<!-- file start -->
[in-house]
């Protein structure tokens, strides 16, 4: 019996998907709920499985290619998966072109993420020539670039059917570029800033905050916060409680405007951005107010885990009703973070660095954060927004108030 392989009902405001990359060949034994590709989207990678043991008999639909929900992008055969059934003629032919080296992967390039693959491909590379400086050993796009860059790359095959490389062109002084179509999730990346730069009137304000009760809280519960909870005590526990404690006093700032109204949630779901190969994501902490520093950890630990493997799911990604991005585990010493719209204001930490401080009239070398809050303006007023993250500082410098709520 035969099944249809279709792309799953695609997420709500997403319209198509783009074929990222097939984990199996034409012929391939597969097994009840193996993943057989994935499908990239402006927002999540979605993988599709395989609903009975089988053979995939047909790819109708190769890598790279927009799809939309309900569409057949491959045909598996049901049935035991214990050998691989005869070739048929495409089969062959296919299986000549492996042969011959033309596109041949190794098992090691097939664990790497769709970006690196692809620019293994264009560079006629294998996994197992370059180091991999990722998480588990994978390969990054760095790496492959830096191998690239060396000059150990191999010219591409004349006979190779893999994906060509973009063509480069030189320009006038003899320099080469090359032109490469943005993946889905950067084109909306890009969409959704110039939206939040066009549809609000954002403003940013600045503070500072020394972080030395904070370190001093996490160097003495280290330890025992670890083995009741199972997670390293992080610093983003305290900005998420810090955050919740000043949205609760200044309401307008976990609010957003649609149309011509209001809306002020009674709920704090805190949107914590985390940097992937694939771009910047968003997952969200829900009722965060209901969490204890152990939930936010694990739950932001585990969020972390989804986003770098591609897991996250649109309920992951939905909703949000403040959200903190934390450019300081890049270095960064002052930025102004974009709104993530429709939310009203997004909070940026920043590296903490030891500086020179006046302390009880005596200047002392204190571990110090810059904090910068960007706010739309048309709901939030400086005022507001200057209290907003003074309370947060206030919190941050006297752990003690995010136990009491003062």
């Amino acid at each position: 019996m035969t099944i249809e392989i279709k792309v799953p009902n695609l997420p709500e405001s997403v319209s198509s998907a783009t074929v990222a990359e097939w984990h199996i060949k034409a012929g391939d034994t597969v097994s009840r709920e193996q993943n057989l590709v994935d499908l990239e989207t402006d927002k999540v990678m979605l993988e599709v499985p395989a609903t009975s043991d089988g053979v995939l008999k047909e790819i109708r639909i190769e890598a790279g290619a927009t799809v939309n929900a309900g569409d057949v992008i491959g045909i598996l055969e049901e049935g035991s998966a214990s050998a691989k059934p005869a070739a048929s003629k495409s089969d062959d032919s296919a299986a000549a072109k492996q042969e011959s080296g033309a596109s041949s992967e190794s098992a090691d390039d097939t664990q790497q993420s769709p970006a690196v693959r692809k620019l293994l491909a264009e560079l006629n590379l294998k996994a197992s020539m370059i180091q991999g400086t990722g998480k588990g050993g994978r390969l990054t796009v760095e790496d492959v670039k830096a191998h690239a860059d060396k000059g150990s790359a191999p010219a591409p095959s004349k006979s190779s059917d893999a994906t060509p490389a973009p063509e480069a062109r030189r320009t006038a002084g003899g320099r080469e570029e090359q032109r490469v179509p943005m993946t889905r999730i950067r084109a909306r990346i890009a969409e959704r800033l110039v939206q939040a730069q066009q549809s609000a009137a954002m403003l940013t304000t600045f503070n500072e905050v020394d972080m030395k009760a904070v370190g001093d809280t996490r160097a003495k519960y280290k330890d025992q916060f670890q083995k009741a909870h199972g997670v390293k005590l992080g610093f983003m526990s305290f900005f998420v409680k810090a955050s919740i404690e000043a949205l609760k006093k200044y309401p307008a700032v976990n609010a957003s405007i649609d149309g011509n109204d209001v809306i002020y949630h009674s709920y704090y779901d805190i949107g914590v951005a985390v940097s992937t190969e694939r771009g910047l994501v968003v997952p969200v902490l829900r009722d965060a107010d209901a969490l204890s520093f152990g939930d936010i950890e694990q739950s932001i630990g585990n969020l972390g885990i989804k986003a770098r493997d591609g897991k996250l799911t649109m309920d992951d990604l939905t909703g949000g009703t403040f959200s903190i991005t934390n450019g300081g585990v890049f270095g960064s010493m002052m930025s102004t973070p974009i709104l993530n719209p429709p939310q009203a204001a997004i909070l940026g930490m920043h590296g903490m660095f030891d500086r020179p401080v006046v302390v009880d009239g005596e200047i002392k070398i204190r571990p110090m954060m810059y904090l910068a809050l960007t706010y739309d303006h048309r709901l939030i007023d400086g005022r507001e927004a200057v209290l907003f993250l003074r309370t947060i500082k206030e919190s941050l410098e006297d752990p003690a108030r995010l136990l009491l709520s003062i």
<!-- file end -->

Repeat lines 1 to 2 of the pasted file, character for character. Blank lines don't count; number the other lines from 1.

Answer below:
[in-house]
């Protein structure tokens, strides 16, 4: 019996998907709920499985290619998966072109993420020539670039059917570029800033905050916060409680405007951005107010885990009703973070660095954060927004108030 392989009902405001990359060949034994590709989207990678043991008999639909929900992008055969059934003629032919080296992967390039693959491909590379400086050993796009860059790359095959490389062109002084179509999730990346730069009137304000009760809280519960909870005590526990404690006093700032109204949630779901190969994501902490520093950890630990493997799911990604991005585990010493719209204001930490401080009239070398809050303006007023993250500082410098709520 035969099944249809279709792309799953695609997420709500997403319209198509783009074929990222097939984990199996034409012929391939597969097994009840193996993943057989994935499908990239402006927002999540979605993988599709395989609903009975089988053979995939047909790819109708190769890598790279927009799809939309309900569409057949491959045909598996049901049935035991214990050998691989005869070739048929495409089969062959296919299986000549492996042969011959033309596109041949190794098992090691097939664990790497769709970006690196692809620019293994264009560079006629294998996994197992370059180091991999990722998480588990994978390969990054760095790496492959830096191998690239060396000059150990191999010219591409004349006979190779893999994906060509973009063509480069030189320009006038003899320099080469090359032109490469943005993946889905950067084109909306890009969409959704110039939206939040066009549809609000954002403003940013600045503070500072020394972080030395904070370190001093996490160097003495280290330890025992670890083995009741199972997670390293992080610093983003305290900005998420810090955050919740000043949205609760200044309401307008976990609010957003649609149309011509209001809306002020009674709920704090805190949107914590985390940097992937694939771009910047968003997952969200829900009722965060209901969490204890152990939930936010694990739950932001585990969020972390989804986003770098591609897991996250649109309920992951939905909703949000403040959200903190934390450019300081890049270095960064002052930025102004974009709104993530429709939310009203997004909070940026920043590296903490030891500086020179006046302390009880005596200047002392204190571990110090810059904090910068960007706010739309048309709901939030400086005022507001200057209290907003003074309370947060206030919190941050006297752990003690995010136990009491003062």